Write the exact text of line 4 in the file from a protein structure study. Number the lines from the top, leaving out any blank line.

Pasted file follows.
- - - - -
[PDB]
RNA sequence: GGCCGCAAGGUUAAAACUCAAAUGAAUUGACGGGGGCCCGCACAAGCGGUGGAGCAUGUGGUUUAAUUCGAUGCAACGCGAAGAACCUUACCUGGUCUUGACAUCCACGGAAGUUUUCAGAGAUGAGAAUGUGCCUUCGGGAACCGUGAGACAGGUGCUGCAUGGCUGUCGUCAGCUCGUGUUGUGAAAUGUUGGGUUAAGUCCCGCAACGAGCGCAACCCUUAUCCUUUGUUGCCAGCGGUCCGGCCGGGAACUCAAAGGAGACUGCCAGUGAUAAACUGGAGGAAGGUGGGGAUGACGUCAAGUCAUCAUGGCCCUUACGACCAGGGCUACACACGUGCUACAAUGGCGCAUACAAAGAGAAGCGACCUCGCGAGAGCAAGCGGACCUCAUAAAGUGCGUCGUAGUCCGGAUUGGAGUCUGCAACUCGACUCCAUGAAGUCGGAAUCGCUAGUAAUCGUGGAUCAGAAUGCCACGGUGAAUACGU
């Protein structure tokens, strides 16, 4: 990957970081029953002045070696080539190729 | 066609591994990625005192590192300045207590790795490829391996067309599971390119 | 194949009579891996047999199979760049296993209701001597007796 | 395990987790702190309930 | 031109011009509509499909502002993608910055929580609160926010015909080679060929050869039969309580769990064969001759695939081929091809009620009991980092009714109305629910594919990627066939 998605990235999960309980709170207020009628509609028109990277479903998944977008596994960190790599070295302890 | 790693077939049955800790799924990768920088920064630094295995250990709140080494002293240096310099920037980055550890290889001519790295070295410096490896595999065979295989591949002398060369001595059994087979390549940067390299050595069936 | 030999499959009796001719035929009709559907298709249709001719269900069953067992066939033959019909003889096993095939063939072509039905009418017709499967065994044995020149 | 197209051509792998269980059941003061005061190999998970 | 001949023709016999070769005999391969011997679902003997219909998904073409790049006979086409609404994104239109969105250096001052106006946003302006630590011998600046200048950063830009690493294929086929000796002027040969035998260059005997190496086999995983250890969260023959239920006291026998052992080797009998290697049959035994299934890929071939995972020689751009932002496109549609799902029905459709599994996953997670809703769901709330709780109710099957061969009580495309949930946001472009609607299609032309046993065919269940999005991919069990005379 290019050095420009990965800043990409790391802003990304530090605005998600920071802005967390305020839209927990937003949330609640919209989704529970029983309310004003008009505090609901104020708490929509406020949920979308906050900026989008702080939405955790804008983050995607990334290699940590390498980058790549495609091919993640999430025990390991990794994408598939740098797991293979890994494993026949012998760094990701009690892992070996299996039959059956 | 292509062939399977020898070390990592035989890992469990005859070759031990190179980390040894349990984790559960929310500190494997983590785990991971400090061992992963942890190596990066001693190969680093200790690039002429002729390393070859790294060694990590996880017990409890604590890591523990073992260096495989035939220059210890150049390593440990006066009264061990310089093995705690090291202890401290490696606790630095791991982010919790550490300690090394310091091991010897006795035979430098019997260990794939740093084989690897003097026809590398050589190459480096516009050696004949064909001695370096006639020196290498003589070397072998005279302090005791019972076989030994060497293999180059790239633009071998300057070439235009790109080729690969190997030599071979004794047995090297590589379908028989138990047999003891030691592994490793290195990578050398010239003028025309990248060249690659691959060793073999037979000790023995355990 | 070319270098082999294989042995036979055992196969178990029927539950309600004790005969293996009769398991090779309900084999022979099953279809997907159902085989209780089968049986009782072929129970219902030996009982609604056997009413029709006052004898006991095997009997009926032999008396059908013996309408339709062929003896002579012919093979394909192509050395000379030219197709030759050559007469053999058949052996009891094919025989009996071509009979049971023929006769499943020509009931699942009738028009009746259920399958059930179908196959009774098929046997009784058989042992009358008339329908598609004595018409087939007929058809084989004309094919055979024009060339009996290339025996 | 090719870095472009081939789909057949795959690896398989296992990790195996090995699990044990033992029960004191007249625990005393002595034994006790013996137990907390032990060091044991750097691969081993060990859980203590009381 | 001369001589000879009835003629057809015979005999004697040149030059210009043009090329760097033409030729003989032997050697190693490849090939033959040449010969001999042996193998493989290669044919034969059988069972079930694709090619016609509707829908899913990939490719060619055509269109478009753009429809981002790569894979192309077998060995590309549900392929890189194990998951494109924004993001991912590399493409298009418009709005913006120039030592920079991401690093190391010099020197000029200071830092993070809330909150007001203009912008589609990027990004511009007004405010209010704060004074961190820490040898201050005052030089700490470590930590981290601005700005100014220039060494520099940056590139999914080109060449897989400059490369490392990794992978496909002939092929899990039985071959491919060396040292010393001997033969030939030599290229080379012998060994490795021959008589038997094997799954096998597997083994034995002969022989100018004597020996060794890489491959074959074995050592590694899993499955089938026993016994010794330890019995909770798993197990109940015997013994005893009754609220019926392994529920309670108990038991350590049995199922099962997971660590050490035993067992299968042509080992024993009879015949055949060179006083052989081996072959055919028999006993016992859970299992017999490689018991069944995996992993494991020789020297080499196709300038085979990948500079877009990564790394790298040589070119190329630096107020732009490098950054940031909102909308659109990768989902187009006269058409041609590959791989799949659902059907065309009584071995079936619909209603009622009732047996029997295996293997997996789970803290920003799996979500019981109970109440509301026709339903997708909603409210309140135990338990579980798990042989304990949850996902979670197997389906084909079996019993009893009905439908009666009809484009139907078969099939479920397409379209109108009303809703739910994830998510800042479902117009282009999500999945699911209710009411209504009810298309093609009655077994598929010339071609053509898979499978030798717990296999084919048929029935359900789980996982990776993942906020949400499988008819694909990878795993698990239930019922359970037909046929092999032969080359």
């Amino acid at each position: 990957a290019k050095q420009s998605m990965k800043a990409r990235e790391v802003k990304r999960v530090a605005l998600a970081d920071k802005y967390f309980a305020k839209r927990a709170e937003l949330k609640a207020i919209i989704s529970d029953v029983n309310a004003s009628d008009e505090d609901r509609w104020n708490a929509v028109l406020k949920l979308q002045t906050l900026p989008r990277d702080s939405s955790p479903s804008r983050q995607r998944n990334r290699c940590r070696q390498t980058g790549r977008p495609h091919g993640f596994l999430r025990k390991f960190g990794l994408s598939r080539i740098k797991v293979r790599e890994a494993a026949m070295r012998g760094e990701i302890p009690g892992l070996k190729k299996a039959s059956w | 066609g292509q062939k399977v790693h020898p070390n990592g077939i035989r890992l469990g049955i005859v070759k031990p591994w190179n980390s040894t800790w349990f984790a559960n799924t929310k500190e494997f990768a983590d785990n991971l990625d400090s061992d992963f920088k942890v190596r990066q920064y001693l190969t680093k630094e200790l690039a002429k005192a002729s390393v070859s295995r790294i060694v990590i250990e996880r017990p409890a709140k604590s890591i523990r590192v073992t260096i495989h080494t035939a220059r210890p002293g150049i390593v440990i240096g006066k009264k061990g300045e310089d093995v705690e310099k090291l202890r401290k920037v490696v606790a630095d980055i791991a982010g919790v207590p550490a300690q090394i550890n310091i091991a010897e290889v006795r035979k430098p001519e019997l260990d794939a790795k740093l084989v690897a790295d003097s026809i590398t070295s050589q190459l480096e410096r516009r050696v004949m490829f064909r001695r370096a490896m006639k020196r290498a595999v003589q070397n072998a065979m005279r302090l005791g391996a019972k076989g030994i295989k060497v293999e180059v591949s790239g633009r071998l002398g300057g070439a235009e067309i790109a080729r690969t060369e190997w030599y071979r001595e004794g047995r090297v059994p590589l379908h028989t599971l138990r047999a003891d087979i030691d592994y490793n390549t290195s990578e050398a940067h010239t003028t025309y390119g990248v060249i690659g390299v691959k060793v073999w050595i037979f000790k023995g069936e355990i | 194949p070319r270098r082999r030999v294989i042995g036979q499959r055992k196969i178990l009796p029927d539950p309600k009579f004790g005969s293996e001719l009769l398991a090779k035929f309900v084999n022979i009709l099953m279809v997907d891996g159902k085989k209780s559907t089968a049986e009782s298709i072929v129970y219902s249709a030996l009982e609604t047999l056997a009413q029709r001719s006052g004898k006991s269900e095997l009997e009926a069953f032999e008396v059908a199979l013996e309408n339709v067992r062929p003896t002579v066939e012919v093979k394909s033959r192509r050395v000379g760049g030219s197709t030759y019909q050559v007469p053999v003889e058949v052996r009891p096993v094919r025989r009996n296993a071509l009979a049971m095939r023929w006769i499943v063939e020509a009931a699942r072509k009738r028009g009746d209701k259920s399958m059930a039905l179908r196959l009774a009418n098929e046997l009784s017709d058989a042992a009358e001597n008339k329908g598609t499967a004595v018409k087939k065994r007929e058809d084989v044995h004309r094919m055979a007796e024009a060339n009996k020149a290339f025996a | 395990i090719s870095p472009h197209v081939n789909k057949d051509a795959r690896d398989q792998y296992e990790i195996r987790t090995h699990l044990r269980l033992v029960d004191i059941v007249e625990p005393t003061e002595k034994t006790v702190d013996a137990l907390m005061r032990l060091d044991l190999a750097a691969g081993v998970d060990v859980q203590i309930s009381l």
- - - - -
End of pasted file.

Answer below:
């Amino acid at each position: 990957a290019k050095q420009s998605m990965k800043a990409r990235e790391v802003k990304r999960v530090a605005l998600a970081d920071k802005y967390f309980a305020k839209r927990a709170e937003l949330k609640a207020i919209i989704s529970d029953v029983n309310a004003s009628d008009e505090d609901r509609w104020n708490a929509v028109l406020k949920l979308q002045t906050l900026p989008r990277d702080s939405s955790p479903s804008r983050q995607r998944n990334r290699c940590r070696q390498t980058g790549r977008p495609h091919g993640f596994l999430r025990k390991f960190g990794l994408s598939r080539i740098k797991v293979r790599e890994a494993a026949m070295r012998g760094e990701i302890p009690g892992l070996k190729k299996a039959s059956w | 066609g292509q062939k399977v790693h020898p070390n990592g077939i035989r890992l469990g049955i005859v070759k031990p591994w190179n980390s040894t800790w349990f984790a559960n799924t929310k500190e494997f990768a983590d785990n991971l990625d400090s061992d992963f920088k942890v190596r990066q920064y001693l190969t680093k630094e200790l690039a002429k005192a002729s390393v070859s295995r790294i060694v990590i250990e996880r017990p409890a709140k604590s890591i523990r590192v073992t260096i495989h080494t035939a220059r210890p002293g150049i390593v440990i240096g006066k009264k061990g300045e310089d093995v705690e310099k090291l202890r401290k920037v490696v606790a630095d980055i791991a982010g919790v207590p550490a300690q090394i550890n310091i091991a010897e290889v006795r035979k430098p001519e019997l260990d794939a790795k740093l084989v690897a790295d003097s026809i590398t070295s050589q190459l480096e410096r516009r050696v004949m490829f064909r001695r370096a490896m006639k020196r290498a595999v003589q070397n072998a065979m005279r302090l005791g391996a019972k076989g030994i295989k060497v293999e180059v591949s790239g633009r071998l002398g300057g070439a235009e067309i790109a080729r690969t060369e190997w030599y071979r001595e004794g047995r090297v059994p590589l379908h028989t599971l138990r047999a003891d087979i030691d592994y490793n390549t290195s990578e050398a940067h010239t003028t025309y390119g990248v060249i690659g390299v691959k060793v073999w050595i037979f000790k023995g069936e355990i | 194949p070319r270098r082999r030999v294989i042995g036979q499959r055992k196969i178990l009796p029927d539950p309600k009579f004790g005969s293996e001719l009769l398991a090779k035929f309900v084999n022979i009709l099953m279809v997907d891996g159902k085989k209780s559907t089968a049986e009782s298709i072929v129970y219902s249709a030996l009982e609604t047999l056997a009413q029709r001719s006052g004898k006991s269900e095997l009997e009926a069953f032999e008396v059908a199979l013996e309408n339709v067992r062929p003896t002579v066939e012919v093979k394909s033959r192509r050395v000379g760049g030219s197709t030759y019909q050559v007469p053999v003889e058949v052996r009891p096993v094919r025989r009996n296993a071509l009979a049971m095939r023929w006769i499943v063939e020509a009931a699942r072509k009738r028009g009746d209701k259920s399958m059930a039905l179908r196959l009774a009418n098929e046997l009784s017709d058989a042992a009358e001597n008339k329908g598609t499967a004595v018409k087939k065994r007929e058809d084989v044995h004309r094919m055979a007796e024009a060339n009996k020149a290339f025996a | 395990i090719s870095p472009h197209v081939n789909k057949d051509a795959r690896d398989q792998y296992e990790i195996r987790t090995h699990l044990r269980l033992v029960d004191i059941v007249e625990p005393t003061e002595k034994t006790v702190d013996a137990l907390m005061r032990l060091d044991l190999a750097a691969g081993v998970d060990v859980q203590i309930s009381l």